The December 2022 issue of IEEE Spectrum is here!

Close bar

Early Signs Show Tech Jobs Doing Well

Reports indicate that unemployment is low and jobs are growing.

2 min read
Early Signs Show Tech Jobs Doing Well

Editor's Note: An earlier version of this post was removed because of inaccuracy in unemployment figures.

A few recent signs show that job prospects for tech professionals are good this year.

Recent Bureau of Labor Statistics numbers show the unemployment rates for techies are much lower than the national average. The U.S. unemployment rate at the end of 2012 was 7.8 percent, more than twice the 3.3 percent for tech professionals.

As Ted Samson points out in this InfoWorld article, BLS numbers “should be consumed with a dash of salt.”

“First off, the bureau has a way of lumping arguably nontechnical jobs into its computer-oriented categories. Second, the BLS doesn't factor in people who are unemployed because they have given up on finding jobs.”

That being said, here are unemployment rates for specific professions: 1.5 percent for database administrators; 1.9 percent for network architects; 2.9 percent for software developers; 3.3 percent for computer systems analysts; 4.3 percent for network and systems administrators; and 4.6 percent for programmers.

Other reports seem to confirm the positive job prospects for tech employees. Tech salaries are expected to see a big average increase, according to a 2013 salary guide released by staffing and consulting firm Robert Half International. A December 2012 report released by the Engine Advocacy and the Bay Area Council Economic Institute stated that, between 2002 and 2011, job growth in Science, Technology, Engineering and Mathematics (STEM) fields has outpaced all other occupations by a ratio of 27 to one. And this demand is expected to continue through 2020. What’s more, high-tech and STEM employees are paid between 17 and 27 percent more than workers in other fields.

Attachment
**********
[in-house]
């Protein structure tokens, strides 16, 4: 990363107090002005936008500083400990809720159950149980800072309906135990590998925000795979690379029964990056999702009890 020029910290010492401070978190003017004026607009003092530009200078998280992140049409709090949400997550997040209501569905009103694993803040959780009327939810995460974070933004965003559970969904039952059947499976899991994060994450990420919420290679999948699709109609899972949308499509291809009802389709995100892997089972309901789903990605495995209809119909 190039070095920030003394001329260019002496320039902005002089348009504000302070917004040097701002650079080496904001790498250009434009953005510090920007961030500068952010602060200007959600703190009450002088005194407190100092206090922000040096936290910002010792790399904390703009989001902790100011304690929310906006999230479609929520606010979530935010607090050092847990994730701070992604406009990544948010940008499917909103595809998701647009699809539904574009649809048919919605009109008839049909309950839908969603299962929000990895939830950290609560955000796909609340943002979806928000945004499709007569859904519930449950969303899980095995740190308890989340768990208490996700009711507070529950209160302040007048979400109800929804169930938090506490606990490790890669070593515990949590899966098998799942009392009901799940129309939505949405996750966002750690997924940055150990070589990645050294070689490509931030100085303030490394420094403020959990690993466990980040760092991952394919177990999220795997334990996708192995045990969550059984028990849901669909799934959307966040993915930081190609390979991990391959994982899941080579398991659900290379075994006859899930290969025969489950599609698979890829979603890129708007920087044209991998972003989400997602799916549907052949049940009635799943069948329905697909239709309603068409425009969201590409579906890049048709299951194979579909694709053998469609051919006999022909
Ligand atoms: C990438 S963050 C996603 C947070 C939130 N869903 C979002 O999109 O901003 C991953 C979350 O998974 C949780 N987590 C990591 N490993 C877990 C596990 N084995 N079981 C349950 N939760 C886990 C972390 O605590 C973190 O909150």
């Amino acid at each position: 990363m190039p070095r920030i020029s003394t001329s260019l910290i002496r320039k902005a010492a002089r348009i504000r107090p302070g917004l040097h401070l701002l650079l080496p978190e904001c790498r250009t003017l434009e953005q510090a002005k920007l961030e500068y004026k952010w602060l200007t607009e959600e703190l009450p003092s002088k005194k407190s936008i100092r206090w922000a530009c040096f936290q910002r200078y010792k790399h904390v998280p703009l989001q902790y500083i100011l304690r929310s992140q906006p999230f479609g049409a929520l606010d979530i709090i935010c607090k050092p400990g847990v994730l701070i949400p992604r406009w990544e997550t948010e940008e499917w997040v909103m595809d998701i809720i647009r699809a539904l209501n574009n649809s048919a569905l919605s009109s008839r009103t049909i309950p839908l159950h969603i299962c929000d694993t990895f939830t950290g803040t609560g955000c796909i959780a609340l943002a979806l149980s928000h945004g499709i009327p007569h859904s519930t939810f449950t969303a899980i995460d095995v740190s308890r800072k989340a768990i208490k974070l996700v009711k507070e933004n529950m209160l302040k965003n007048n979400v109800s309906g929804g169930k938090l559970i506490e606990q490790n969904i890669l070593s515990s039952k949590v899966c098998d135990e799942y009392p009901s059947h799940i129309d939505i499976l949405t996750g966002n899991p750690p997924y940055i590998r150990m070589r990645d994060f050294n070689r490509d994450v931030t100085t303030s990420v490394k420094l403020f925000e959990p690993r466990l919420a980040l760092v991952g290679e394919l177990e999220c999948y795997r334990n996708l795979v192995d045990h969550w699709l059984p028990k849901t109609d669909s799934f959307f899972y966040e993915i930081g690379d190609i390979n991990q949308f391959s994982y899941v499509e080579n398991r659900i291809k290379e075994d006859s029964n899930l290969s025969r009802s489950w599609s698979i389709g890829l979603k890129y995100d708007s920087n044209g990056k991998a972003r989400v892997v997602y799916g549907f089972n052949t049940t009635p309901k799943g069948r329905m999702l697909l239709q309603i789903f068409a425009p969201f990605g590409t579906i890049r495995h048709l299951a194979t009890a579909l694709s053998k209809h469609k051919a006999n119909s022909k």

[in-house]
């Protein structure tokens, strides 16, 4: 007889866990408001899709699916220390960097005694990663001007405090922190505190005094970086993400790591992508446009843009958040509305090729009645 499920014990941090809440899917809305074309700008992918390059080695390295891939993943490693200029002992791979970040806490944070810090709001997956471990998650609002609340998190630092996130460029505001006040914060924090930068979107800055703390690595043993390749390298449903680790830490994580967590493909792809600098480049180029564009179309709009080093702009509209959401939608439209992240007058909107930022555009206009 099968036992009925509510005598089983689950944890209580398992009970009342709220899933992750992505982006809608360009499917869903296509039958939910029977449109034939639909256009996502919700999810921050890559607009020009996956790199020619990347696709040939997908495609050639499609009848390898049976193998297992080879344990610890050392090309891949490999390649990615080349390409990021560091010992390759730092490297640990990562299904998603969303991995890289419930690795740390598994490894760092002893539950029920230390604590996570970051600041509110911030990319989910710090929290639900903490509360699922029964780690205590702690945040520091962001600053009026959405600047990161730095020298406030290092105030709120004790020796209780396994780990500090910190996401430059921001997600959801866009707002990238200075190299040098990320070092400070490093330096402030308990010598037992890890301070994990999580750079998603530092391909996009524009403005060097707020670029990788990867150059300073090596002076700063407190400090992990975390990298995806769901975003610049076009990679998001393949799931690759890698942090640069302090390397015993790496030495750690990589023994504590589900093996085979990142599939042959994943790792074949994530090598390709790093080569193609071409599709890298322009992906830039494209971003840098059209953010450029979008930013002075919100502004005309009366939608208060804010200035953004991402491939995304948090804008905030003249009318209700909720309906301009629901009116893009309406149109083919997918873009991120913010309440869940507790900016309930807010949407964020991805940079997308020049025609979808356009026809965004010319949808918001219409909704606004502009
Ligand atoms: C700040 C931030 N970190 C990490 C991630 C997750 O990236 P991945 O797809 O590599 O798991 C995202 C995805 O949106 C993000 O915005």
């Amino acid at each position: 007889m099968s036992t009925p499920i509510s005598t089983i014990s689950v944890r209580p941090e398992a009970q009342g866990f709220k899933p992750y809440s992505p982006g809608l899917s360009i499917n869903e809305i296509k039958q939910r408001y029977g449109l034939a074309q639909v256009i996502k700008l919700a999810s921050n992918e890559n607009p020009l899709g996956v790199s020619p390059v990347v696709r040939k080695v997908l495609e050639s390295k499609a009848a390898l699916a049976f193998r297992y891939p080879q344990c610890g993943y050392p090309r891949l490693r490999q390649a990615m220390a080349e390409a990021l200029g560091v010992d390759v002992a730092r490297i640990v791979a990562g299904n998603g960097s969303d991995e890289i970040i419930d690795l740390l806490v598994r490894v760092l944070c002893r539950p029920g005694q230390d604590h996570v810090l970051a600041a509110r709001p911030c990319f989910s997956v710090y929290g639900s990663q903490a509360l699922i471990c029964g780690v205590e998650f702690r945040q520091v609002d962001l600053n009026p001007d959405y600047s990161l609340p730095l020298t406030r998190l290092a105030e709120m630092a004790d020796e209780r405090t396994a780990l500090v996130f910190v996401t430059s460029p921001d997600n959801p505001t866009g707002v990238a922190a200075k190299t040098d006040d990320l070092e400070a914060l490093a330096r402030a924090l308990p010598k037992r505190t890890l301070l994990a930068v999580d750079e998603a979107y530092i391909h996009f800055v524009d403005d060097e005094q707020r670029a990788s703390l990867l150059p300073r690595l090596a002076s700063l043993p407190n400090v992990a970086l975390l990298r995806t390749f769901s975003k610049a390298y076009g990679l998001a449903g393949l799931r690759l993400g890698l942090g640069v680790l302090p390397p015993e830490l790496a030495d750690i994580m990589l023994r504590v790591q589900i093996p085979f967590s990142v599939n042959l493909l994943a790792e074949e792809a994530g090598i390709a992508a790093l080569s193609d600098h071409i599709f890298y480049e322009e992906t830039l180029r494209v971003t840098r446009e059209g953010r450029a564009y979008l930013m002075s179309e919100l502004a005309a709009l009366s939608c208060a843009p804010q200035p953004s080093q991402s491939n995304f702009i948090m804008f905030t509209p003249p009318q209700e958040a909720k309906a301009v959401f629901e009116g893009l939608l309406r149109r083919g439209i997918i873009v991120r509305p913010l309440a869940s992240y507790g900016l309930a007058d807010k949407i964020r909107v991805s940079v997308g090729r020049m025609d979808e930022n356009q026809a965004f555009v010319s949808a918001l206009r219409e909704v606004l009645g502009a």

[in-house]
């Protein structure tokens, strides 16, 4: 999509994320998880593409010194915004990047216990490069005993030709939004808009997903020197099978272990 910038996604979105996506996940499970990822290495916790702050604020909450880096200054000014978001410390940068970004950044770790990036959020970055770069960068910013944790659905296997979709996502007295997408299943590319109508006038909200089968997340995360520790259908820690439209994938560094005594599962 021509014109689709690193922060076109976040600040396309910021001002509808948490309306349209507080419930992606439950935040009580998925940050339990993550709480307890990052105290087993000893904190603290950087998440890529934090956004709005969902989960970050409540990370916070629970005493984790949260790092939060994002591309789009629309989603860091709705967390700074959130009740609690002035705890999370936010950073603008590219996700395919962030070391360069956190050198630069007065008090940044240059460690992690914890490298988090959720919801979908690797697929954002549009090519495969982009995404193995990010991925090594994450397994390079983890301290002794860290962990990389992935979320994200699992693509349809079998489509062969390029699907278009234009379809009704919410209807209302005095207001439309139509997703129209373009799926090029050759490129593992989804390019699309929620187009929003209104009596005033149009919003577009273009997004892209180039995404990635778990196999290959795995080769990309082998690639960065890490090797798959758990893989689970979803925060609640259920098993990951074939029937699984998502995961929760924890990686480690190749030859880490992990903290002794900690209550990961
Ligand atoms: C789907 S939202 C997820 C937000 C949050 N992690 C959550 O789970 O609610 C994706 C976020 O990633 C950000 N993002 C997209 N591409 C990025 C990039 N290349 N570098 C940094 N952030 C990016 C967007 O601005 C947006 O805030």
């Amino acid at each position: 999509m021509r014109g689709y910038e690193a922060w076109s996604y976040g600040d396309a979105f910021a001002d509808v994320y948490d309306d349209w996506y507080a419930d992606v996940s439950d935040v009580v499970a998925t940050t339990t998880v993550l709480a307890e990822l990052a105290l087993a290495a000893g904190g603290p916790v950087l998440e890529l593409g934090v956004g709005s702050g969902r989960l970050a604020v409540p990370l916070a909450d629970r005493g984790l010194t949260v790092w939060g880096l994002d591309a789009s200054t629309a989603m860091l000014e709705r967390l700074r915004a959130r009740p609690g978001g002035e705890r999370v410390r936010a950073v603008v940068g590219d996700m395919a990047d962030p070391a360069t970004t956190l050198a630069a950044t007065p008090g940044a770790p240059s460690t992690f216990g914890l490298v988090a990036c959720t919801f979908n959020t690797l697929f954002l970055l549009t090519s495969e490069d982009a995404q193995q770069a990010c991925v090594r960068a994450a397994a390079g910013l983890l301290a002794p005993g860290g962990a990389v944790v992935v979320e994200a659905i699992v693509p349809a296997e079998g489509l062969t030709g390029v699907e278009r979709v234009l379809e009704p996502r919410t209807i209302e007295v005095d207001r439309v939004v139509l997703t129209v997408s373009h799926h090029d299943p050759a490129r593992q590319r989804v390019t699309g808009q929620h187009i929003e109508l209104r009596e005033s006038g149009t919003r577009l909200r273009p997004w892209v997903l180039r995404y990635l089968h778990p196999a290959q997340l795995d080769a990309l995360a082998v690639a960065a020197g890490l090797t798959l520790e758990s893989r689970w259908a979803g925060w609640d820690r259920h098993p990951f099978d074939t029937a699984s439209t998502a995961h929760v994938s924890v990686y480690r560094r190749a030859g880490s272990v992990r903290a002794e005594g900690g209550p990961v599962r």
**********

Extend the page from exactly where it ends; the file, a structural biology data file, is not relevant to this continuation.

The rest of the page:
Finally, for what it’s worth, of the 15 best jobs for 2013 that CBS News’ Market Watch picked out, about half were in tech fields, including software developer, computer systems analyst, information security analyst, mechanical engineer, and computer programmer.

PHOTO: Biappi, Flickr

The Conversation (0)

Asad Madni and the Life-Saving Sensor

His pivot from defense helped a tiny tuning-fork prevent SUV rollovers and plane crashes

11 min read
Asad Madni and the Life-Saving Sensor

In 1992, Asad M. Madni sat at the helm of BEI Sensors and Controls, overseeing a product line that included a variety of sensor and inertial-navigation devices, but its customers were less varied—mainly, the aerospace and defense electronics industries.

And he had a problem.

The Cold War had ended, crashing the U.S. defense industry. And business wasn’t going to come back anytime soon. BEI needed to identify and capture new customers—and quickly.

Keep Reading ↓Show less